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Having learned about chaos theory at university some years ago, I've been curious ever since to know whether it has found any practical use in computing.

Let me explain where I imagine it could be used...

Chaos, in the mathematical sense, is stochastic ("random") behaviour in a deterministic ("non-random") system. Chaotic systems have three key properties:

  • they are bounded
  • they are non-repeating
  • they are sensitive to initial conditions

For example, take the chaotic iterative map function f(x) = 2x2 - 1. For inputs between -1 and +1 (excluding -1, -0.5, 0, 0.5 and 1), iterating this function yields chaotic results. For example:

    x     |    f(x)
0.700000  | -0.020000
-0.020000 | -0.999200
-0.999200 | 0.996801
0.996801  | 0.987226
0.987226  | 0.949229
0.949229  | 0.802070
0.802070  | 0.286633
0.286633  | -0.835683
-0.835683 | 0.396731

The results are bounded (output is always greater than -1.0, less than 1.0) and non-repeating (try iterating over it a few thousand times – you won't see any emerging pattern). If you vary the first value of x by even a tiny amount (e.g. use 0.700001) you'll start to see the results diverging considerably from those above after just a few iterations. In other words, this function is also sensitive to initial conditions.

I could imagine this having a number of applications in computing as a predictable pseudo-random number generator. For example, you could use something like the above function as the basis for one of those secure key fobs used for "something you have with you" authentication. Imagine using f(x) = 2x2 - 1 in such a device. Provided the device and the server were seeded with exactly the same initial input, they'll continue to remain in sync forever (allowing for timing issues), since the function is completely deterministic. Let's say you used the first six digits after the decimal point as the key displayed to the user and validated by the server. If someone looked over your shoulder, saw the current value and fed it into the same function, they still couldn't predict future values of the device thanks to the function's sensitivity to initial conditions: only having the input to six decimal places is worthless.

So, is my intuition correct? Has chaos found such a use in computer security?

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Some time ago I happened to look into a couple of journals on chaos theory in a public library and found that there were a few articles on generating random number sequences with applications to communication security. I only vaguely remember the journal names right now. (These could be Chaos, Solitons & Fractals and International Journal of Bifurcation and Chaos, but other journals on chaos may certainly also have such articles.) –  Mok-Kong Shen Feb 16 '13 at 18:02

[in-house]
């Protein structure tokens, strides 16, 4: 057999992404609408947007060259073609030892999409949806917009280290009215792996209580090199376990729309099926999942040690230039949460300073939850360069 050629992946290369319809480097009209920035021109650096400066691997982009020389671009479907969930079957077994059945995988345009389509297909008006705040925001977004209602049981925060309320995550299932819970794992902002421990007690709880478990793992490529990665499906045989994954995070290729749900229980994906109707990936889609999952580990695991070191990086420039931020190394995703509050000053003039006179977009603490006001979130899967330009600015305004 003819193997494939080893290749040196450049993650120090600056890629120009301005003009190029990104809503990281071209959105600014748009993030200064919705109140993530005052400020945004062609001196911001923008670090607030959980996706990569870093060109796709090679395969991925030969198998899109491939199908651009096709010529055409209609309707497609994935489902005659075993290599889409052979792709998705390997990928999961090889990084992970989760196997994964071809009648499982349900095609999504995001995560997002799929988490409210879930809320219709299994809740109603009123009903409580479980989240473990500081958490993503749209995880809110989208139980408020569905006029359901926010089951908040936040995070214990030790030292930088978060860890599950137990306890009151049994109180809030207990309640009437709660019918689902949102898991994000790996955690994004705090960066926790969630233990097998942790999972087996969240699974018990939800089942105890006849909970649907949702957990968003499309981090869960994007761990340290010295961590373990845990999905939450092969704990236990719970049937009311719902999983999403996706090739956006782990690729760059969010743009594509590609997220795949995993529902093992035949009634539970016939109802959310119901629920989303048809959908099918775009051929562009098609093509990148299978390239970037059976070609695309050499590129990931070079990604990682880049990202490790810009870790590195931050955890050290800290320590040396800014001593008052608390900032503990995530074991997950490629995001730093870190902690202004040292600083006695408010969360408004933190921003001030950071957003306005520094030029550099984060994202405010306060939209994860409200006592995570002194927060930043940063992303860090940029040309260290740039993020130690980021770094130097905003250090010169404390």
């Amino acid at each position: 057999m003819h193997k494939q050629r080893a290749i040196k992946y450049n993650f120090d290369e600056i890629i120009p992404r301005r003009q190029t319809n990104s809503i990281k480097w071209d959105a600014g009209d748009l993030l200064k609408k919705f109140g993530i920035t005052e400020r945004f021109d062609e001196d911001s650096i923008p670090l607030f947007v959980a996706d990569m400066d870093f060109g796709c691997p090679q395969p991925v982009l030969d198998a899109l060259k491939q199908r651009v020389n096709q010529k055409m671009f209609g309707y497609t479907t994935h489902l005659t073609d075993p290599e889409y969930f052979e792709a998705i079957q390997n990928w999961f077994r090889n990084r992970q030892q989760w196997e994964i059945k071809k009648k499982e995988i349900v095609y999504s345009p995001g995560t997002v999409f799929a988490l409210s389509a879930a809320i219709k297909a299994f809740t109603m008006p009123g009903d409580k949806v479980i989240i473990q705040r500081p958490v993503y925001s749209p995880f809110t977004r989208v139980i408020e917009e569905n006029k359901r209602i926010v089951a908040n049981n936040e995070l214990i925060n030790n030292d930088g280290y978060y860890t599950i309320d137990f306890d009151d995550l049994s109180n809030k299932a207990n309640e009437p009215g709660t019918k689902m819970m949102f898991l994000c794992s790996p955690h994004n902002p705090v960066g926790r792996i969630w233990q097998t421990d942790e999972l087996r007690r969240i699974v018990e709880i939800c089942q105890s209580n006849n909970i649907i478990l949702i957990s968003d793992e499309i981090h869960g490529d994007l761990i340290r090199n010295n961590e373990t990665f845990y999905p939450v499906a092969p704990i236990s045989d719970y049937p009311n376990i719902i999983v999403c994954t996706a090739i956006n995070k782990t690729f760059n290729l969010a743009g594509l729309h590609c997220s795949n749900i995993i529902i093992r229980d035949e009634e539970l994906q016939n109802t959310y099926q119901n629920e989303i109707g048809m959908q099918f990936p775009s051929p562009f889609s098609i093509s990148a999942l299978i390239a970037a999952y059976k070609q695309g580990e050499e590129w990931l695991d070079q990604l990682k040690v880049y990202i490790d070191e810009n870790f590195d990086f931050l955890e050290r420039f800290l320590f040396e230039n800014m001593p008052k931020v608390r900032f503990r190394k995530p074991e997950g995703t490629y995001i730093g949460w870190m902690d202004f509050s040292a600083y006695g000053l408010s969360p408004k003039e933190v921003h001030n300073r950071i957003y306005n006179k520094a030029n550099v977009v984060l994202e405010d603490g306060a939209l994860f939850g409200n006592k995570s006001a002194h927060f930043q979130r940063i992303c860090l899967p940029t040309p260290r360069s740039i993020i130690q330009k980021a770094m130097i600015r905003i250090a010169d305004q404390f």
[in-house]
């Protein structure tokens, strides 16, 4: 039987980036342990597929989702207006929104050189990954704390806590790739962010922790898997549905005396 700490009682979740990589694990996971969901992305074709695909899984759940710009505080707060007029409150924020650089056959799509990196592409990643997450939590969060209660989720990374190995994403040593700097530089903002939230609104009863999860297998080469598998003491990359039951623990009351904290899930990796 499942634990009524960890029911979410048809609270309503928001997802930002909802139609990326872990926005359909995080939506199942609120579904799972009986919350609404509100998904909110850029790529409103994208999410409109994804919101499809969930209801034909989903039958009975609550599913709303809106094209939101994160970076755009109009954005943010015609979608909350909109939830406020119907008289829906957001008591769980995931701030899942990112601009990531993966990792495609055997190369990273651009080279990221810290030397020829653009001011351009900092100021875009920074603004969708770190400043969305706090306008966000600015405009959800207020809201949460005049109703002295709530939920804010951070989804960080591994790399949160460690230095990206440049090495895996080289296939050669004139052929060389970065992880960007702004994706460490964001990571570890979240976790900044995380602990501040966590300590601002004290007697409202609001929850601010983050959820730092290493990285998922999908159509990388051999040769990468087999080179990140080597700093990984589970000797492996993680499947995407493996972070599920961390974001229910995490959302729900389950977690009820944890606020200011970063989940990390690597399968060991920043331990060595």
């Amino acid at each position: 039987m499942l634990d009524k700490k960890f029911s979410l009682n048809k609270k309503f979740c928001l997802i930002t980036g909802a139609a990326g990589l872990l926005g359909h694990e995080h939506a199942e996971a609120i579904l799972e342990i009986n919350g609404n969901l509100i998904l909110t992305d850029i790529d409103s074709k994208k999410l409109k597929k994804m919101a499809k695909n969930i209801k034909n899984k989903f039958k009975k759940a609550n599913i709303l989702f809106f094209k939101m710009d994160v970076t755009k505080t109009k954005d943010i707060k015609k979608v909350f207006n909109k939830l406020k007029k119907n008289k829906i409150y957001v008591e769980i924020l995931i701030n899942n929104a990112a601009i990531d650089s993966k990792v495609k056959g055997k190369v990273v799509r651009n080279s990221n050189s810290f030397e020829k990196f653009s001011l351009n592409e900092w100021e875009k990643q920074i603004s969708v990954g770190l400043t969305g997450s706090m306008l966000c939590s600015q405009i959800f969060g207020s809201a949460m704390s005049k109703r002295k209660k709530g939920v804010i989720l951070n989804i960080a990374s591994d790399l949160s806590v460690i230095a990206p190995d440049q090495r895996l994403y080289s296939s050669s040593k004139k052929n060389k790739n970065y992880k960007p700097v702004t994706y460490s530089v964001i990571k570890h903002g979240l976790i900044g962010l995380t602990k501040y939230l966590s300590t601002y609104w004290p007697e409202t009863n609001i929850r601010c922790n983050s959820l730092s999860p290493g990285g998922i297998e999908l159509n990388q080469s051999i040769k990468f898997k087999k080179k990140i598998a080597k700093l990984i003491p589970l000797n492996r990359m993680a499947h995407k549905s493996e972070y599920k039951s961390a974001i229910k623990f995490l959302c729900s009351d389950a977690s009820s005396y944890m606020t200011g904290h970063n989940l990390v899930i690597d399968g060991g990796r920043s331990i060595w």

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2 Answers

up vote 5 down vote accepted

Chaos is not sufficient. A cryptographically secure PRNG must produce unpredictable output: it should not be sufficient, for someone observing a long stream of values produced by the PRNG, but not knowing its internal state, to predict the next bit with a success probability substantially distinct from 0.5 (i.e. predictions should not work better than luck). In the case of f(x) = 2x2 - 1, it suffices to observe one output value to compute the internal state (if f(x) = y then x = ±sqrt((y+1)/2) and thus predict future behaviour of the generator. This would make for an extremely weak PRNG.

A secure PRNG produces output which is indistinguishable from randomness; as such, it looks chaotic. Being chaotic is necessary for a secure PRNG, but nowhere near sufficient, as the example above shows.

Chaos theory fascinates some people because it deals with chaotic behaviour emerging out of "normal" physical functions, which is surprising because "mundane" physics have accustomed us to expect tame, linear behaviour of physical quantities (thermodynamics being the prime example of that). However, computer security works on computer which already live in a discrete, thus non-linear world (it is all zeros and ones). In computers, chaotic behaviour is the norm; for cryptography, we must go much beyond that.

Chaos theory would be relevant if you had to build a PRNG without using a computer, but instead relying on a few tools from macroscopic physics. In that case, chaos would be all you would have to work with. Chaos theory is the right tool to explain why a lottery machine is a good RNG. But this does not apply to computers in which complete accuracy is the norm: you cannot measure a physical quantity with more than a dozen digits or precision, and the value you get is always approximate to some degree, as if the World kept the extra precision up its metaphorical sleeve; but you can get a thousand bits exactly, and there is nothing more in a computer.

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You're basically describing HMAC and TOTP algorithms.

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Interesting, thanks. Do either of those use chaotic functions though? –  Simon Whitaker Feb 16 '13 at 14:25
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